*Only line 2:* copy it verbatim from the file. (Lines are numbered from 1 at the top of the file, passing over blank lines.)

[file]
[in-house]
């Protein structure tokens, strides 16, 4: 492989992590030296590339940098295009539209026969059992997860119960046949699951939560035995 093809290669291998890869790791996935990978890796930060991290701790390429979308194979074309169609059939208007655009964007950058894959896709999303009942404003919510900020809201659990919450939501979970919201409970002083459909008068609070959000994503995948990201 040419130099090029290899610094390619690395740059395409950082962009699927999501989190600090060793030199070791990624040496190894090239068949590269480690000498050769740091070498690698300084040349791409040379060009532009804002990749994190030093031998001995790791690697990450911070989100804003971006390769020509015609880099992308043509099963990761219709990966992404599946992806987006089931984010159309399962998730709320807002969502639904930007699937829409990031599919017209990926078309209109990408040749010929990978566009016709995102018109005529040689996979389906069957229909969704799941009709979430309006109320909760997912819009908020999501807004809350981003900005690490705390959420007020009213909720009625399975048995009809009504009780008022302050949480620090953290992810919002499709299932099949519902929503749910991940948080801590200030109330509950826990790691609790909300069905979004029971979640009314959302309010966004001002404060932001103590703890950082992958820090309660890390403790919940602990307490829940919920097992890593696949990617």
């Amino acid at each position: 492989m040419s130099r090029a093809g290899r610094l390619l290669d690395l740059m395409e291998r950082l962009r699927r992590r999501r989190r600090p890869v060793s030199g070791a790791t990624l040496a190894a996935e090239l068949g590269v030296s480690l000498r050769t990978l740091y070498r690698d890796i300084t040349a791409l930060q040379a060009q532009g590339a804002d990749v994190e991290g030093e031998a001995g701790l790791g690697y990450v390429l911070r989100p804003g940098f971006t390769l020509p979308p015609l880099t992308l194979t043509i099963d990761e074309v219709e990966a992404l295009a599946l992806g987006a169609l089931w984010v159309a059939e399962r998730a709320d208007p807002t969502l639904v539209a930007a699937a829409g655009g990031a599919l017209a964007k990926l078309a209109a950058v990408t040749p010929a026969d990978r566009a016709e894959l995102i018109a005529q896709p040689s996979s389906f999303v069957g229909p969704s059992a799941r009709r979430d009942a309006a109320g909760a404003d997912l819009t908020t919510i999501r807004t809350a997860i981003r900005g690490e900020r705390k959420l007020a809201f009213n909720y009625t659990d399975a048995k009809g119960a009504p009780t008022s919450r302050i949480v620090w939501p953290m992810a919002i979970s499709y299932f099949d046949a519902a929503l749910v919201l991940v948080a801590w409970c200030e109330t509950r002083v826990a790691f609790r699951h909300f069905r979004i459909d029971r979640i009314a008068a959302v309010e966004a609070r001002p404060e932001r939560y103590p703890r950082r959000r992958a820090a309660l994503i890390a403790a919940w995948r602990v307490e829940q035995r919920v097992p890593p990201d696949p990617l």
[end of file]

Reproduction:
């Protein structure tokens, strides 16, 4: 492989992590030296590339940098295009539209026969059992997860119960046949699951939560035995 093809290669291998890869790791996935990978890796930060991290701790390429979308194979074309169609059939208007655009964007950058894959896709999303009942404003919510900020809201659990919450939501979970919201409970002083459909008068609070959000994503995948990201 040419130099090029290899610094390619690395740059395409950082962009699927999501989190600090060793030199070791990624040496190894090239068949590269480690000498050769740091070498690698300084040349791409040379060009532009804002990749994190030093031998001995790791690697990450911070989100804003971006390769020509015609880099992308043509099963990761219709990966992404599946992806987006089931984010159309399962998730709320807002969502639904930007699937829409990031599919017209990926078309209109990408040749010929990978566009016709995102018109005529040689996979389906069957229909969704799941009709979430309006109320909760997912819009908020999501807004809350981003900005690490705390959420007020009213909720009625399975048995009809009504009780008022302050949480620090953290992810919002499709299932099949519902929503749910991940948080801590200030109330509950826990790691609790909300069905979004029971979640009314959302309010966004001002404060932001103590703890950082992958820090309660890390403790919940602990307490829940919920097992890593696949990617």